Tucker's William and Mary law lectures defined the core around which he built his monumental study of Blackstone's Commentaries published in 1803. (30) Although his unpublished discussion of the Second Amendment in these lectures has not been discussed by modern scholars, it provides a remarkable source for understanding his earliest thinking about the Constitution and the Bill of Rights. (31)
Tucker was well informed about congressional debates on the Bill of Rights. His brother, Thomas Tudor Tucker, was a member of Congress, and St. George corresponded with other leading politicians of his day about political matters. (32) While evidence of the crucial Senate debates over the wording of the Second Amendment have not survived, one tantalizing suggestion about the character of this discussion is provided in a letter Virginian John Randolph wrote to Tucker, declaring that "[a] majority of the Senate were for not allowing the militia arms." (33) Randolph happily reported that this proposal failed to garner a two-thirds majority and was defeated. (34) Randolph explained the significance of this decision as a victory for those who opposed the designs of the Federalists. (35) "They are," Randolph commented, "afraid that the Citizens will stop their full Career to Tyranny & Oppression." (36) Randolph's letter sheds light on the decision of the Senate to reject language that would have linked the right to bear arms to the common defense. While individual rights scholars have suggested that the Senate's rejection of this language clearly establishes that they intended to protect an individual right, (37) Randolph's letter casts the choice to excise this language in a radically different light. (38) The issue was not individual versus collective rights, as gun rights scholars have claimed, but clearly was federal versus state control. If the right to bear arms was restricted to common defense, that construction would have been viewed by proponents of states' rights as a threat to the militia. As Randolph's letter to Tucker suggests, the issue before the Senate was control of the militia, not an individual right to use guns for personal defense or hunting. (39)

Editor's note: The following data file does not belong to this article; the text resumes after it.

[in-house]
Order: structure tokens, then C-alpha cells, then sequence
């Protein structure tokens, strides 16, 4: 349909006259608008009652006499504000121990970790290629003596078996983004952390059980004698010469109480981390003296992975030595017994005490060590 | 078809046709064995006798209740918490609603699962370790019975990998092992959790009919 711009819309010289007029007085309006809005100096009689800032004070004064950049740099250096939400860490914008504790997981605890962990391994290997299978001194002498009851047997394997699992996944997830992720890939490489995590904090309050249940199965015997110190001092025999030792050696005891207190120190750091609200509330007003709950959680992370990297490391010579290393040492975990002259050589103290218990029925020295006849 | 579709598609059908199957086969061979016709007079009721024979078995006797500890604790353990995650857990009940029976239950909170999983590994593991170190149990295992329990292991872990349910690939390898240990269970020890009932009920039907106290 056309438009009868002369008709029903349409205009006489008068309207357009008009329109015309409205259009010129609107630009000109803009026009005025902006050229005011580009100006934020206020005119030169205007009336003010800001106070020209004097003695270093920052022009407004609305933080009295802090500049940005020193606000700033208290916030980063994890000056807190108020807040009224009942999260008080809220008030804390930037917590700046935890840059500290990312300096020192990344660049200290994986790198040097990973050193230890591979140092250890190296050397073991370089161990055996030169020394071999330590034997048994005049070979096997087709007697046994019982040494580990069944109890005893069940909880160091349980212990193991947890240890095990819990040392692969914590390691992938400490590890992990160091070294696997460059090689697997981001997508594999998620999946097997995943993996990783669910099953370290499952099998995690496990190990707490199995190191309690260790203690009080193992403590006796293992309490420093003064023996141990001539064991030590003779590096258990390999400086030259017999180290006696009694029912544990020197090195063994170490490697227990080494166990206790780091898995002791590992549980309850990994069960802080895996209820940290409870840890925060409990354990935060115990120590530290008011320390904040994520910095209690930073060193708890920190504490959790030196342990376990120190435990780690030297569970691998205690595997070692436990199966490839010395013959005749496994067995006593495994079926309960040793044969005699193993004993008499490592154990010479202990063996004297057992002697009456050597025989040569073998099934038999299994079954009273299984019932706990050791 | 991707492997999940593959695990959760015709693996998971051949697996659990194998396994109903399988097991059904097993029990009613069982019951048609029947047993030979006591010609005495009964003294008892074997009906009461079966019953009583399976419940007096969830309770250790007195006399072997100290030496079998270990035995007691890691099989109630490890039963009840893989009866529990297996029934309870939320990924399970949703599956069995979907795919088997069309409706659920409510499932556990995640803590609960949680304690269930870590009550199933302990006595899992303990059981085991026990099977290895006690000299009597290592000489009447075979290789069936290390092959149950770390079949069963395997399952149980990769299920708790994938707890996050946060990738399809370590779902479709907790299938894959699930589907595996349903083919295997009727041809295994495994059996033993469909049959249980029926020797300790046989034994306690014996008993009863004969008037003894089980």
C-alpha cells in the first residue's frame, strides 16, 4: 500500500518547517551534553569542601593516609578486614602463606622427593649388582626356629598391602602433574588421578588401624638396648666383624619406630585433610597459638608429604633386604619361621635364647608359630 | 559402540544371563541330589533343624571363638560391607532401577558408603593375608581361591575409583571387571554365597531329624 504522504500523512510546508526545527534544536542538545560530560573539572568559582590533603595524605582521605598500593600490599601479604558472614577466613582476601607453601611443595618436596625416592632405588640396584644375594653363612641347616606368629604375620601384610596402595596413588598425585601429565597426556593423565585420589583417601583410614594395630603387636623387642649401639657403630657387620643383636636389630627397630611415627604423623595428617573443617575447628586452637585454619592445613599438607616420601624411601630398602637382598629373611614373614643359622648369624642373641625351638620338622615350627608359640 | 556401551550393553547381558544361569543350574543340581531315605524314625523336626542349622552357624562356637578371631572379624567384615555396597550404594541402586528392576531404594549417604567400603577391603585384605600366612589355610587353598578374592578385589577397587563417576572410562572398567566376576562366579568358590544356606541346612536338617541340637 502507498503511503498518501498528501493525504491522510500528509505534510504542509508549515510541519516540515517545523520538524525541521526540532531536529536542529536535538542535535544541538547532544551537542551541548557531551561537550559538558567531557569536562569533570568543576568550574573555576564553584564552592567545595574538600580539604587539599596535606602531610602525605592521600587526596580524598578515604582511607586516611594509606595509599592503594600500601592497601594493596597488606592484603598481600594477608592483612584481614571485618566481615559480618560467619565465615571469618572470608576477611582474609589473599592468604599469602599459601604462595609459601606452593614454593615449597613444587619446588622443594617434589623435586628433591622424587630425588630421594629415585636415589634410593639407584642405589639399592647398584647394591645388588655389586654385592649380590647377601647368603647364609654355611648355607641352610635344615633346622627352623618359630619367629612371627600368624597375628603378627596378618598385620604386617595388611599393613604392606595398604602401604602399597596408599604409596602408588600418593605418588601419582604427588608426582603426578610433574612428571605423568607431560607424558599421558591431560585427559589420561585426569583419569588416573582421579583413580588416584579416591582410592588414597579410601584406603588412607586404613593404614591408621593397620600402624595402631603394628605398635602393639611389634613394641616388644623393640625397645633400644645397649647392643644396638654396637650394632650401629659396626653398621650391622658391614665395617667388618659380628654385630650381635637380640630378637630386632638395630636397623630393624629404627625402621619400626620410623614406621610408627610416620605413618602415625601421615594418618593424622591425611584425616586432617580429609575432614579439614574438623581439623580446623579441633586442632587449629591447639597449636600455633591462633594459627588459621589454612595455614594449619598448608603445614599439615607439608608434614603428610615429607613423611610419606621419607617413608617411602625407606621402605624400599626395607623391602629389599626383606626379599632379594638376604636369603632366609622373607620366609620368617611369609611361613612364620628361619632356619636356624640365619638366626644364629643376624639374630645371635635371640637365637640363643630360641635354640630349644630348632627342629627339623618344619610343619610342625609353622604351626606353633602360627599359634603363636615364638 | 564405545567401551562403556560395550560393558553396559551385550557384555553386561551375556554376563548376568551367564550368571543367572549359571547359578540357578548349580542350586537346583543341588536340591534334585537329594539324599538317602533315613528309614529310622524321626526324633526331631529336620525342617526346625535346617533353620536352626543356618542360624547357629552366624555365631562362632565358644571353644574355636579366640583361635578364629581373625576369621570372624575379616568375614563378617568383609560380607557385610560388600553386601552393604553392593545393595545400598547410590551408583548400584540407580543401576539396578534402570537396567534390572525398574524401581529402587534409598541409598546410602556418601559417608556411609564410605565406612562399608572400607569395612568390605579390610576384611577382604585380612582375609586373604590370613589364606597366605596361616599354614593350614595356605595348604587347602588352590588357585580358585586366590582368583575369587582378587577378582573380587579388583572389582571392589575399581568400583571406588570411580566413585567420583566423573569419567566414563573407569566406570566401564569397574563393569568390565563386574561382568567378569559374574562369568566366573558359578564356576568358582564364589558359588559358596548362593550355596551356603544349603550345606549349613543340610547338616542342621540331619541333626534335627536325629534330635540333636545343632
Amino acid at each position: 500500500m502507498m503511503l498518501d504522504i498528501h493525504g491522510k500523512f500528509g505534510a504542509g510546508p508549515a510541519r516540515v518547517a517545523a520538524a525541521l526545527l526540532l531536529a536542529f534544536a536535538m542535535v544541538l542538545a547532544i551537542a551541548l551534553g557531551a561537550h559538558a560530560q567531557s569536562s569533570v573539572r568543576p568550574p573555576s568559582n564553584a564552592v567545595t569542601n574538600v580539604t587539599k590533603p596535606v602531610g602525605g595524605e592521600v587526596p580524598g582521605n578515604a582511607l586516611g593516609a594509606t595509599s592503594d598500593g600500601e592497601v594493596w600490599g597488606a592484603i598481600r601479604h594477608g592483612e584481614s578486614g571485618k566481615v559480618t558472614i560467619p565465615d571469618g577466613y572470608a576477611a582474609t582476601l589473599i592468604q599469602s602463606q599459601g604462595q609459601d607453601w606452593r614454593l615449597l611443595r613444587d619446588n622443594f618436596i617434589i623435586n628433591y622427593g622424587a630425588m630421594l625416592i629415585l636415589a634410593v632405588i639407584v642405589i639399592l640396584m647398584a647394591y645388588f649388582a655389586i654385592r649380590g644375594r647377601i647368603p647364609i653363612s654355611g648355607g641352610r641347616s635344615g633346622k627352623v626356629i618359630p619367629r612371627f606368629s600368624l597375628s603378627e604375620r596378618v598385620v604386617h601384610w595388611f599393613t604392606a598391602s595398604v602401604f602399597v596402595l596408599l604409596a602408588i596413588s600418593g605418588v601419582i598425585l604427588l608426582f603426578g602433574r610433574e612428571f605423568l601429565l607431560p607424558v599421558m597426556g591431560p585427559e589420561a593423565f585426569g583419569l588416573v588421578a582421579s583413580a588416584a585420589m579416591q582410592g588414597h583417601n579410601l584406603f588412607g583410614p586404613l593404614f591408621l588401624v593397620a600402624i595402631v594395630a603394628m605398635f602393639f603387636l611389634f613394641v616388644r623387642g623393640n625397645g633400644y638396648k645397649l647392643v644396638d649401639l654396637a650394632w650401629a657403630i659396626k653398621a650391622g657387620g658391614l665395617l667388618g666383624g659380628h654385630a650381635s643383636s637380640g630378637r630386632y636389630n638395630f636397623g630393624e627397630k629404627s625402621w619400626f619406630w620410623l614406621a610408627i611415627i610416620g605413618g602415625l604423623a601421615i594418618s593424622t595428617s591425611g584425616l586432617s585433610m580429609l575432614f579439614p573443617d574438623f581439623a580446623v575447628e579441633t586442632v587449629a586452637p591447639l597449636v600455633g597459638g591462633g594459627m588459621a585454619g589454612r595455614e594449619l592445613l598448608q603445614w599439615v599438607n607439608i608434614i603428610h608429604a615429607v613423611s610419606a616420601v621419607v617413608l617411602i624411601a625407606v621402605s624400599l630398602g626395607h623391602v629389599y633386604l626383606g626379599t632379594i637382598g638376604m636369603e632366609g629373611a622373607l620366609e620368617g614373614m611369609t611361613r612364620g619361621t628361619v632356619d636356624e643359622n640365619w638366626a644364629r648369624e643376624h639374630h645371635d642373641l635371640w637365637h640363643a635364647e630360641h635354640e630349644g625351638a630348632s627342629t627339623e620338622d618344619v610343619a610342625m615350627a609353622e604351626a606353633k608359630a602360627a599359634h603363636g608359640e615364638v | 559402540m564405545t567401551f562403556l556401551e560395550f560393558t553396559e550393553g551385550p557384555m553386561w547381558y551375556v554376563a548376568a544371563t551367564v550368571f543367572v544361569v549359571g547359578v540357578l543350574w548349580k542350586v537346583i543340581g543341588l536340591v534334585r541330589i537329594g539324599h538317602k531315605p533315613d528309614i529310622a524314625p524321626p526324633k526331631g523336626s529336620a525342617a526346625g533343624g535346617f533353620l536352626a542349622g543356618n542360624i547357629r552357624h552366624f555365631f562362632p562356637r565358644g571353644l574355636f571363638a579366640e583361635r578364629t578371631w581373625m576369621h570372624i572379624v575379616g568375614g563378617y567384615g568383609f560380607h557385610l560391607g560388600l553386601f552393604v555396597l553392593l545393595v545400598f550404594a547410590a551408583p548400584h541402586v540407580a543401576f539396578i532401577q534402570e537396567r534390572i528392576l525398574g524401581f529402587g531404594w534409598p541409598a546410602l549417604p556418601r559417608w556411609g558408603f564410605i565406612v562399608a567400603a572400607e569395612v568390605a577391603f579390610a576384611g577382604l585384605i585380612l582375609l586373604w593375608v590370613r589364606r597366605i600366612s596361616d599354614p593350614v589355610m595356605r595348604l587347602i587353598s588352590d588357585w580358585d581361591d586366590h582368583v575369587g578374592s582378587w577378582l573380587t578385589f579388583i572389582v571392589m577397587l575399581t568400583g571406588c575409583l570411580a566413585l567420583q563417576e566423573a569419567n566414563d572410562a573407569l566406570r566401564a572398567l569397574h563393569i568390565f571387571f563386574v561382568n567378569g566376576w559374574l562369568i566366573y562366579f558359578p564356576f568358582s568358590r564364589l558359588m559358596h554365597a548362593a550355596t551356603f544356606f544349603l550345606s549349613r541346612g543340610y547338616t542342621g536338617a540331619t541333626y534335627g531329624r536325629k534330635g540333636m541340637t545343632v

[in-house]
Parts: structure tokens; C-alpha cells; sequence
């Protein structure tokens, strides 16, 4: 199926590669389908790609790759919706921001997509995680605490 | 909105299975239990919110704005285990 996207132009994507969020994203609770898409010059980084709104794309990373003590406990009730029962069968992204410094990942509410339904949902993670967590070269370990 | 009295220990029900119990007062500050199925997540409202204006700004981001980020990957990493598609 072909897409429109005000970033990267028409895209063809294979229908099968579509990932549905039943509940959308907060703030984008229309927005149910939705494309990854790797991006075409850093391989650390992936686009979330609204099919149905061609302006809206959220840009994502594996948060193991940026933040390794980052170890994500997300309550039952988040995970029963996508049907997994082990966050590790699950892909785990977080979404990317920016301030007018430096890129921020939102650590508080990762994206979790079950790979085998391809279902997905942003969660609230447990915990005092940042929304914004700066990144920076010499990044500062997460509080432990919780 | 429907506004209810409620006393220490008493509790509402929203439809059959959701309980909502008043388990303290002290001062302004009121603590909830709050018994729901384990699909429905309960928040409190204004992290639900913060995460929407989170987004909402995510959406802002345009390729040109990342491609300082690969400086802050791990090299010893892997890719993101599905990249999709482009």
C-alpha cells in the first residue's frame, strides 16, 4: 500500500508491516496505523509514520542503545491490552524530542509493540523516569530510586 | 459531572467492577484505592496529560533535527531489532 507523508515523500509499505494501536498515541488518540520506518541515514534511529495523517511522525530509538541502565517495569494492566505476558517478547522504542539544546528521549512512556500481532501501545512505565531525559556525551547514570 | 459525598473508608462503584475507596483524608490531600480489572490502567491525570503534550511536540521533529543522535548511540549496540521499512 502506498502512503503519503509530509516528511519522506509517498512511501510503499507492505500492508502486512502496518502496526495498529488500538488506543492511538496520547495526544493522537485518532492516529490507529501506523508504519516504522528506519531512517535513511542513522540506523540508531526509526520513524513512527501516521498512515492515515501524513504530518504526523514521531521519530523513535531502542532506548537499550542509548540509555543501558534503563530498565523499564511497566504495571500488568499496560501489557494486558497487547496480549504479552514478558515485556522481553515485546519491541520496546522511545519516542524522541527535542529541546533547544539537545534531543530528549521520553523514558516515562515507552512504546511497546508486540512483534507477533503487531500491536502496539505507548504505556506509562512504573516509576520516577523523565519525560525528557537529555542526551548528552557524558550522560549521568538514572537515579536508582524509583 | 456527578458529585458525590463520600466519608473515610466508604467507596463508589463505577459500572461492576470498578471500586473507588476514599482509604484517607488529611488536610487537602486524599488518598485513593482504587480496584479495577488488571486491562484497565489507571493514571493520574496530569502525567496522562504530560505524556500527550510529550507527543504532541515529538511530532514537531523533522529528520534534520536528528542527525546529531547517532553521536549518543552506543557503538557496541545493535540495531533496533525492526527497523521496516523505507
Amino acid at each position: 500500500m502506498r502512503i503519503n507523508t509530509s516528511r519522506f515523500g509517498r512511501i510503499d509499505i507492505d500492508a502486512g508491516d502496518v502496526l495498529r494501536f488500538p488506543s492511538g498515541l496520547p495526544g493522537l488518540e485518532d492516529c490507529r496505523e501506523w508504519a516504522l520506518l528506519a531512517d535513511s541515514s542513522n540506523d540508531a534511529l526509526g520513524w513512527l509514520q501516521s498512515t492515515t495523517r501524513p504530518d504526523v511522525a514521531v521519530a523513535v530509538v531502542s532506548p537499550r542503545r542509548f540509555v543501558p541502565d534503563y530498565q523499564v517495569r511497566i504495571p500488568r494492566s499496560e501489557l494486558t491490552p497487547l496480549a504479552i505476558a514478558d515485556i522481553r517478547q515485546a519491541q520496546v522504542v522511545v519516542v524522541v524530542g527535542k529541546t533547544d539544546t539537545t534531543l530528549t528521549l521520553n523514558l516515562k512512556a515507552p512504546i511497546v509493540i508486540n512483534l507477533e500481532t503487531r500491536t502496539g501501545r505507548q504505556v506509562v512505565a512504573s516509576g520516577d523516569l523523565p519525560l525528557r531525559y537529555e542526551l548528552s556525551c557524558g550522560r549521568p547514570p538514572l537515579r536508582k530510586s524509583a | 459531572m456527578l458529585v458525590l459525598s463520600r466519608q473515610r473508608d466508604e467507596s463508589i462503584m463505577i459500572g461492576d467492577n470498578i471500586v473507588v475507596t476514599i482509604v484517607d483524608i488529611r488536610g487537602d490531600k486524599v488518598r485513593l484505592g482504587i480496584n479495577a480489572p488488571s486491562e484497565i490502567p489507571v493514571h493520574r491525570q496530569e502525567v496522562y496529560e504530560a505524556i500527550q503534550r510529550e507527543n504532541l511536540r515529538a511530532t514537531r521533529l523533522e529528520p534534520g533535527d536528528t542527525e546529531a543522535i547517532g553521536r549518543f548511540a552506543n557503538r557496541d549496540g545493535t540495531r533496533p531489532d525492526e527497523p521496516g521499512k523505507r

The connection between the Second Amendment and federalism emerges unambiguously in Tucker's law lectures. Tucker described the meaning of the Second Amendment in the following terms:
If a State chooses to incur the expence of putting arms into the Hands of its own Citizens for their defense, it would require no small ingenuity to prove that they have no right to do it, or that it could by any means contravene the Authority of the federal Govt. It may be alledged indeed that this might be done for the purpose of resisting the Laws of the federal Government, or of shaking off the Union: to which the...